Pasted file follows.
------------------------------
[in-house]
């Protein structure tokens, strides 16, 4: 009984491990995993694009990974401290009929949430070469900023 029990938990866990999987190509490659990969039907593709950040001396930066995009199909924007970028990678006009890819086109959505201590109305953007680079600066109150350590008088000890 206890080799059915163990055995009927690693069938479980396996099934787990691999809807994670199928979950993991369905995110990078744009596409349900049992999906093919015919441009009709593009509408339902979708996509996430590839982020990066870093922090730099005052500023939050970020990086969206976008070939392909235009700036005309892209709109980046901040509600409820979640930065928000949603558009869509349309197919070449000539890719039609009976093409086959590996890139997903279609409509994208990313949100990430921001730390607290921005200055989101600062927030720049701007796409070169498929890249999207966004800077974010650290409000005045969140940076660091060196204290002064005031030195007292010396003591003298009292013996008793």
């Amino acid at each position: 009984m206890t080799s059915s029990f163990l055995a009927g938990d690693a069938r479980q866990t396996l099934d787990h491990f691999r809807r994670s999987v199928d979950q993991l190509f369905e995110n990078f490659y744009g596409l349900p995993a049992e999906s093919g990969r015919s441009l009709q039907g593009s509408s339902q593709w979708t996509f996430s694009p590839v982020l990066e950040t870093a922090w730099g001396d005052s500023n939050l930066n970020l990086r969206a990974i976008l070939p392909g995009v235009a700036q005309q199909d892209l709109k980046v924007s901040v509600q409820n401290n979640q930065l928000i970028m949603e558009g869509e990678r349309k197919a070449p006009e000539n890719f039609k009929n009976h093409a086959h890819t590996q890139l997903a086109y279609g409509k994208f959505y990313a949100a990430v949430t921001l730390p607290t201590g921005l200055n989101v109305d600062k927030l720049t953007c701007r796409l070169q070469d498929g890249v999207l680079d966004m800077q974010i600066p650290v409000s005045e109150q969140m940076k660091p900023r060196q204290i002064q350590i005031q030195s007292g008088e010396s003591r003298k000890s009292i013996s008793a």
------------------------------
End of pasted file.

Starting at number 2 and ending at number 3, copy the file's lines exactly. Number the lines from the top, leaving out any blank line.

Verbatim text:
């Protein structure tokens, strides 16, 4: 009984491990995993694009990974401290009929949430070469900023 029990938990866990999987190509490659990969039907593709950040001396930066995009199909924007970028990678006009890819086109959505201590109305953007680079600066109150350590008088000890 206890080799059915163990055995009927690693069938479980396996099934787990691999809807994670199928979950993991369905995110990078744009596409349900049992999906093919015919441009009709593009509408339902979708996509996430590839982020990066870093922090730099005052500023939050970020990086969206976008070939392909235009700036005309892209709109980046901040509600409820979640930065928000949603558009869509349309197919070449000539890719039609009976093409086959590996890139997903279609409509994208990313949100990430921001730390607290921005200055989101600062927030720049701007796409070169498929890249999207966004800077974010650290409000005045969140940076660091060196204290002064005031030195007292010396003591003298009292013996008793």
């Amino acid at each position: 009984m206890t080799s059915s029990f163990l055995a009927g938990d690693a069938r479980q866990t396996l099934d787990h491990f691999r809807r994670s999987v199928d979950q993991l190509f369905e995110n990078f490659y744009g596409l349900p995993a049992e999906s093919g990969r015919s441009l009709q039907g593009s509408s339902q593709w979708t996509f996430s694009p590839v982020l990066e950040t870093a922090w730099g001396d005052s500023n939050l930066n970020l990086r969206a990974i976008l070939p392909g995009v235009a700036q005309q199909d892209l709109k980046v924007s901040v509600q409820n401290n979640q930065l928000i970028m949603e558009g869509e990678r349309k197919a070449p006009e000539n890719f039609k009929n009976h093409a086959h890819t590996q890139l997903a086109y279609g409509k994208f959505y990313a949100a990430v949430t921001l730390p607290t201590g921005l200055n989101v109305d600062k927030l720049t953007c701007r796409l070169q070469d498929g890249v999207l680079d966004m800077q974010i600066p650290v409000s005045e109150q969140m940076k660091p900023r060196q204290i002064q350590i005031q030195s007292g008088e010396s003591r003298k000890s009292i013996s008793a």